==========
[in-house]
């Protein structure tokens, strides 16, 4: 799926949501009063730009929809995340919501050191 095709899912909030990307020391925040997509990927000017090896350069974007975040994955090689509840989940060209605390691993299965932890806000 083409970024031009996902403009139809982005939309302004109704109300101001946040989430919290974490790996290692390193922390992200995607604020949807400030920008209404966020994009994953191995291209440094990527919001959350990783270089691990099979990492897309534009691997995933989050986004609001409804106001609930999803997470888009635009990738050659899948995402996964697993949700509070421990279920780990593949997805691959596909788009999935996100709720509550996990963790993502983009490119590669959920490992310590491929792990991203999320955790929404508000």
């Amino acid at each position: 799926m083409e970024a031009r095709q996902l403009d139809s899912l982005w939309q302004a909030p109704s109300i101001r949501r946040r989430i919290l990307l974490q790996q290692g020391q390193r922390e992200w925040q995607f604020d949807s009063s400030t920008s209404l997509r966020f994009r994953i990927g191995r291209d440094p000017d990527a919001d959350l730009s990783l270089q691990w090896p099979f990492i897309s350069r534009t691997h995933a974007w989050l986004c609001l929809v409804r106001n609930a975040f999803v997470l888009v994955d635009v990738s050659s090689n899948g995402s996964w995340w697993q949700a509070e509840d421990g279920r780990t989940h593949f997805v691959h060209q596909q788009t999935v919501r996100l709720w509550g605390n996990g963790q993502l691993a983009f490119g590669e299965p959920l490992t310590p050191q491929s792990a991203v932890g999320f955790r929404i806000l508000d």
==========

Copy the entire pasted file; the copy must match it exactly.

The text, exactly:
[in-house]
């Protein structure tokens, strides 16, 4: 799926949501009063730009929809995340919501050191 095709899912909030990307020391925040997509990927000017090896350069974007975040994955090689509840989940060209605390691993299965932890806000 083409970024031009996902403009139809982005939309302004109704109300101001946040989430919290974490790996290692390193922390992200995607604020949807400030920008209404966020994009994953191995291209440094990527919001959350990783270089691990099979990492897309534009691997995933989050986004609001409804106001609930999803997470888009635009990738050659899948995402996964697993949700509070421990279920780990593949997805691959596909788009999935996100709720509550996990963790993502983009490119590669959920490992310590491929792990991203999320955790929404508000």
């Amino acid at each position: 799926m083409e970024a031009r095709q996902l403009d139809s899912l982005w939309q302004a909030p109704s109300i101001r949501r946040r989430i919290l990307l974490q790996q290692g020391q390193r922390e992200w925040q995607f604020d949807s009063s400030t920008s209404l997509r966020f994009r994953i990927g191995r291209d440094p000017d990527a919001d959350l730009s990783l270089q691990w090896p099979f990492i897309s350069r534009t691997h995933a974007w989050l986004c609001l929809v409804r106001n609930a975040f999803v997470l888009v994955d635009v990738s050659s090689n899948g995402s996964w995340w697993q949700a509070e509840d421990g279920r780990t989940h593949f997805v691959h060209q596909q788009t999935v919501r996100l709720w509550g605390n996990g963790q993502l691993a983009f490119g590669e299965p959920l490992t310590p050191q491929s792990a991203v932890g999320f955790r929404i806000l508000d």